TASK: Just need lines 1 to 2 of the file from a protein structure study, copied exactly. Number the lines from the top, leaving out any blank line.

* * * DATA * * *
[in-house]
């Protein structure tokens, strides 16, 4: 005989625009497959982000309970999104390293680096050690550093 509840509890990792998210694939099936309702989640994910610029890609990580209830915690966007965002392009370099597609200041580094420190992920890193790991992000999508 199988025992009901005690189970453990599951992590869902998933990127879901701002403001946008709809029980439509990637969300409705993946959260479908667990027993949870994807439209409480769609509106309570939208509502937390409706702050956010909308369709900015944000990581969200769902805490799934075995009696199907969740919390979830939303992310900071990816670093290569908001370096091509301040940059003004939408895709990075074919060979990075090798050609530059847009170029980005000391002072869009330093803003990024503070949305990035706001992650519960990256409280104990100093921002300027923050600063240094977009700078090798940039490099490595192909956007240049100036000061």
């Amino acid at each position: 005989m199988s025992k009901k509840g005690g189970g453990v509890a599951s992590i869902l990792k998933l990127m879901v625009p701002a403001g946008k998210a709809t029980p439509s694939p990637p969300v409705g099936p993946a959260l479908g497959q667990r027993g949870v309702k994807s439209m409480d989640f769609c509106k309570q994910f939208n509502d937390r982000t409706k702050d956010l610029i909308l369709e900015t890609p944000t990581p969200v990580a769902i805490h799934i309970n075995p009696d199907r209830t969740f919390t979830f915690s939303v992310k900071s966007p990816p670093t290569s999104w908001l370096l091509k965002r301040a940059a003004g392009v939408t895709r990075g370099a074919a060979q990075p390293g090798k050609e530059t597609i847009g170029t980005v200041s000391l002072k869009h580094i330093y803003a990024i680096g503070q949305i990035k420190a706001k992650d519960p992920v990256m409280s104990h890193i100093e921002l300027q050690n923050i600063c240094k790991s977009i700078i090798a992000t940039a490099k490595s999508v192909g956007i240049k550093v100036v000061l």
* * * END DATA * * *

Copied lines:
[in-house]
């Protein structure tokens, strides 16, 4: 005989625009497959982000309970999104390293680096050690550093 509840509890990792998210694939099936309702989640994910610029890609990580209830915690966007965002392009370099597609200041580094420190992920890193790991992000999508 199988025992009901005690189970453990599951992590869902998933990127879901701002403001946008709809029980439509990637969300409705993946959260479908667990027993949870994807439209409480769609509106309570939208509502937390409706702050956010909308369709900015944000990581969200769902805490799934075995009696199907969740919390979830939303992310900071990816670093290569908001370096091509301040940059003004939408895709990075074919060979990075090798050609530059847009170029980005000391002072869009330093803003990024503070949305990035706001992650519960990256409280104990100093921002300027923050600063240094977009700078090798940039490099490595192909956007240049100036000061």